The qualities that make the doctor and the surgeon a successful professional is intense curiosity, warmth capacity and professional training with the art of making proper diagnosis and surgical intervention.
Most of us go to medicine or embrace it with a missionary spirit, committed to helping people.
We are grateful for the opportunity to help, proud of our ability to make a good diagnosis, designate and perform the appropriate treatment, and have a great reward for the trust we have received from our patients. We are imbued and exercising a profession not a business.
According to the American College of Surgeons - ACS - a profession or a professional is considered to have: 1) the domain of the use of a specific knowledge; 2) relative autonomy of professional practice and the privilege of self-examination; 3) to act altruistically serving individuals or society; 4) have the responsibility to maintain and expand their knowledge and skills; 5) on the other hand, they are charged and have the duty to put the needs of patients above theirs and to have always exemplary behavior.
If these concepts and this model were virtuous in the last century, how should be our surgeon in the 21st century?
The progress of the past 50 years has brought tremendous advancements to medicine in general and to surgery in particular. While on the one hand this was beneficial to the whole, on the other hand the surgeon in particular had to specialize more and more and his knowledge needed to be increased and restricted to specific areas of knowledge.
That is how he became more and more distant from the general surgeon, restricted to individualized areas such as cardiac, vascular, head and neck surgeries. That´s why the surgery of the digestive tract emerged 30 years ago, and now it also migrates to subspecialties, such as surgeries of upper digestive tract, hepatobiliopancreatic, transplants - liver, pancreas and intestine - and more, bariatric surgery, videosurgery, robotics and oncological surgery, in addition to the traditional coloproctological surgery.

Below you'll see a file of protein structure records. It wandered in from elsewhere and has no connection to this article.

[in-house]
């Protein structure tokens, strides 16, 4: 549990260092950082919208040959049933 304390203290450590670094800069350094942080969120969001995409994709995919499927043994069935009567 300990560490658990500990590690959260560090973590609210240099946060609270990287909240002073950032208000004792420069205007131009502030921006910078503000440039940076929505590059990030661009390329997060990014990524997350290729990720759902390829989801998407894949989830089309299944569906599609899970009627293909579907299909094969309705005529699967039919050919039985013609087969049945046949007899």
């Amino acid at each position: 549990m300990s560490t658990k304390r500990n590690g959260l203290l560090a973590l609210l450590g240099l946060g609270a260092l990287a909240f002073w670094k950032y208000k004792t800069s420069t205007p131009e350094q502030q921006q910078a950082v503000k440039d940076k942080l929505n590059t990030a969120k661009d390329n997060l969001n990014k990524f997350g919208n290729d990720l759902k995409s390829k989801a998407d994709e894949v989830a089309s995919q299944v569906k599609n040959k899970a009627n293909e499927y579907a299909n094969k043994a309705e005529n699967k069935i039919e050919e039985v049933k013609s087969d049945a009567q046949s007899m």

These areas and subspecialties often cause conflict between professionals and competition, not often salutary. And in this context it is added that professional autonomy is increasingly difficult to be exercised, since the surgeon is increasingly becoming a professional contracted by health operators or hospital institutions33 Morra D, Nicholson S, Levinson W, et al. US physician practices versus Canadians: I pending nearly four times as much money interacting with payers. Health aff (Millwood) 2011; 30:1433-1450..
It is no longer new hearing from the patients that they were attended or operated in “such” hospital, not even knowing the name of the professional or medical team that attended them. This makes or leads the surgeon to abide rules, regulations or protocols that do not always match the best treatment or best practice that his knowledge and experience allows him to offer11 Charles AG, Ortiz-Prijols S, Ricketts T, et al. The employed surgeon. A changing professional paradigm. Jama Surg 2013; 148:323-328. This also made the surgeon more and more obliged to perform bureaucratic activities and undergoing in a series of tasks that have nothing to do with the execution of the medical act itself. According to Woolhandler et al.55 Woolhandler, S., Hummelstein, D. U., & Lewontin, J. P. Proven Solutions for Improving Health and Lowering Health Care Costs Journal of Health Care Finance, 24(1), 17-29. 1995, the surgeon spends at least 20% of his time in bureaucratic activities that add nothing to professional performance.
The doctor begins to be evaluated by little scientific concepts, such as the satisfaction of the patient and the opinion and the scrutiny of the administrative and lay body of the hospitals; is no longer evaluated by his success, nor by the references in successful treatments and by academic or professional performance44 Valentine, RJ. The Hidden Cost of Medicine - J. Am. Coll Surg 225:1-8, 2017.. This all discourages and makes lose interest even in the professional practice. We are being qualified and evaluated by questionnaires of patients ‘and institutions’ satisfaction for their own interests11 Charles AG, Ortiz-Prijols S, Ricketts T, et al. The employed surgeon. A changing professional paradigm. Jama Surg 2013; 148:323-328. And this is one more reason why surgical specialties are becoming less and less sought by young people in training.